This past weekend, I hung out with a terrific couple: a Shakespeare professor and an Art History professor, both in their 60s, both very successful. They have a beautiful home, great careers, an intellectually stimulating life, and disposable cash. They bet their livelihood on their own creative minds and they won. They are happy, healthy, and completely set for retirement.
I was undone by them.
When they were in their twenties, they chose career paths.
When I was in my twenties, I avoided choosing a career path as though it would give me an intestinal infection. I lived paycheck to paycheck. I never got ahead. It was uncomfortable, but I fooled myself into thinking it was better to live on hot dogs for a week than “sell out.” I wanted to be a wildly successful artist, and if I couldn’t be that, I’d be a starving artist, which had its own glamour. New York supported that choice. My actor and journalist roommates supported that choice. We didn’t want to slave, we wanted to LIVE.
But the truth was that I was a slave. I was a slave to my two-week paycheck. I was a slave to my “short-term-solution” job. I was doing nothing to empower myself for the long haul.
This is what I did in my twenties. This was my career track:
• Assistant editor at Departures magazine
• Flee to Mexico, live off credit card, buy 100 mesh bags to start “boutique bag business” with roommate, which consisted of playing Manu Chao music outside of apartment on a piece of blue Astroturf with bags on clothesline
• Sell 80 bags, become daunted by what it would actually take to run a business
• Waitress at sushi restaurant and local bar
• Boyfriend at the time says I would enjoy the intellectual challenge of working in a high-powered law firm as a paralegal; I agree to do it; I work for three years, averaging 4 hours of sleep a night, everyone else I’m working with is intending to go to law school, I could give a shit about law school, eventually resign because am exhausted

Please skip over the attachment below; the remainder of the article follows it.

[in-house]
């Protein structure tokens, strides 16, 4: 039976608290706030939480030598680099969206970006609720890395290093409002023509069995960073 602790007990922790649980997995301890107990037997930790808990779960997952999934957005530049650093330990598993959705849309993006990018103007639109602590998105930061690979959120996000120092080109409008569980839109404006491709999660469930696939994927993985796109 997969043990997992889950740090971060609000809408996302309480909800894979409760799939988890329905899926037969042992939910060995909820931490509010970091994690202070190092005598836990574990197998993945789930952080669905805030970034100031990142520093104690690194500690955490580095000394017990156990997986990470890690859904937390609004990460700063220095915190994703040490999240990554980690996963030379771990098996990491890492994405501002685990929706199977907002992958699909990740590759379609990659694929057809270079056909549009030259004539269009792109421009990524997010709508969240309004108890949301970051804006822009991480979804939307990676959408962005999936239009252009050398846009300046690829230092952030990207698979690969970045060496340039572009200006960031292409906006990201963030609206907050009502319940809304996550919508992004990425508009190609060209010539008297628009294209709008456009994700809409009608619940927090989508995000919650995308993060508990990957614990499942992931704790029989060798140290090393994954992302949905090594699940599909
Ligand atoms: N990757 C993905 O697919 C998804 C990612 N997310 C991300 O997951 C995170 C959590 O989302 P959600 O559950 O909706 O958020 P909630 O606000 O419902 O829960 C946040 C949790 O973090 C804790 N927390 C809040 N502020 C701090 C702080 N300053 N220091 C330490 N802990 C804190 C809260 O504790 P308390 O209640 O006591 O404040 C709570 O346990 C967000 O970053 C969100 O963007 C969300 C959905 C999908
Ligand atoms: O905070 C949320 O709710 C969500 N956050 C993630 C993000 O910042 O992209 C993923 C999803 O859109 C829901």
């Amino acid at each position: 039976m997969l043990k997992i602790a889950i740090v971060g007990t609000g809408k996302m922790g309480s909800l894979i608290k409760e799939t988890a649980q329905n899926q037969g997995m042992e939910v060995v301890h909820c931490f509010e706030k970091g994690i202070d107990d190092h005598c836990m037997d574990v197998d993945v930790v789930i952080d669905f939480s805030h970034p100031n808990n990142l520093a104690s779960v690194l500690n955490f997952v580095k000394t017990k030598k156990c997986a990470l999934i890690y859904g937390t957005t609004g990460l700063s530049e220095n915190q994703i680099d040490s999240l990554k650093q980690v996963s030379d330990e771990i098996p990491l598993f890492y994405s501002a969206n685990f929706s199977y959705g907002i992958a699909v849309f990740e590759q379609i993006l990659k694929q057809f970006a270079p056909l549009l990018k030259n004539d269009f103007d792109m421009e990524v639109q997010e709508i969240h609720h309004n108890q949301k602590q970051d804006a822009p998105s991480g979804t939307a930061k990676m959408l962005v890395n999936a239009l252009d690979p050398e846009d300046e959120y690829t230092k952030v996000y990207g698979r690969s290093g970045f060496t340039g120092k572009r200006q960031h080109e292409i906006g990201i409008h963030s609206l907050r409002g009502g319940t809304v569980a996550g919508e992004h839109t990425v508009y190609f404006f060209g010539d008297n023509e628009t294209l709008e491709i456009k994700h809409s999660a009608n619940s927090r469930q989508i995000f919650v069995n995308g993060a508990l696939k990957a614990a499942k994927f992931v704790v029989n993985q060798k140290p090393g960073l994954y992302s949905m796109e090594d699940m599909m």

• Begin temping as a legal assistant and go back to cocktail waitressing at local bar
• Start a writers’ group that ends up being covered on ABC News, but never get my novel finished
• While waitressing at local bar, interview characters with roommate that will eventually become a play about the gentrification of our neighborhood in Brooklyn; the play is a success and garners two stories in The New York Times, I get a literary agent and two TV agents out of this
• Think fame will just come knocking at my door and so live off credit cards waiting for knock. Fame does not come.
• Crawl back to temping at law firm for same people who thought I was going to become famous
• Take job as assistant to head of Lower East Side Tenement Museum
• Stay at Museum nearly three years, start own freelance business which is a hodgepodge of 1) running a dialogue series on the Israeli-Palestinian conflict; 2) helping produce a series of launch parties for a German multimedia event called TRIP; 3) transcribing reality show transcripts for VH1; 4) writing about CFOs of independent schools for an association based in Boulder
• Take a “month off” to visit Boulder, end up falling in love here and keeping CFO gig as sole client
This looks like the resume of a schizophrenic person! It’s a resume of beginnings and loose ends. It’s not a resume I can walk into a “real” career job with. I picked up terrific skills along the way, but I’m still carrying them in a basket, and I don’t know where to set it down.
However, it’s also a resume of stories. And there are great stories in there. There were awesome moments, phenomenal friendships, incredible experiences, and fabulous Friday nights. In so many ways, I LOVED my twenties in New York.
But they came with a price. I am just now realizing the price, and it is sobering as hell.
Did I waste my twenties?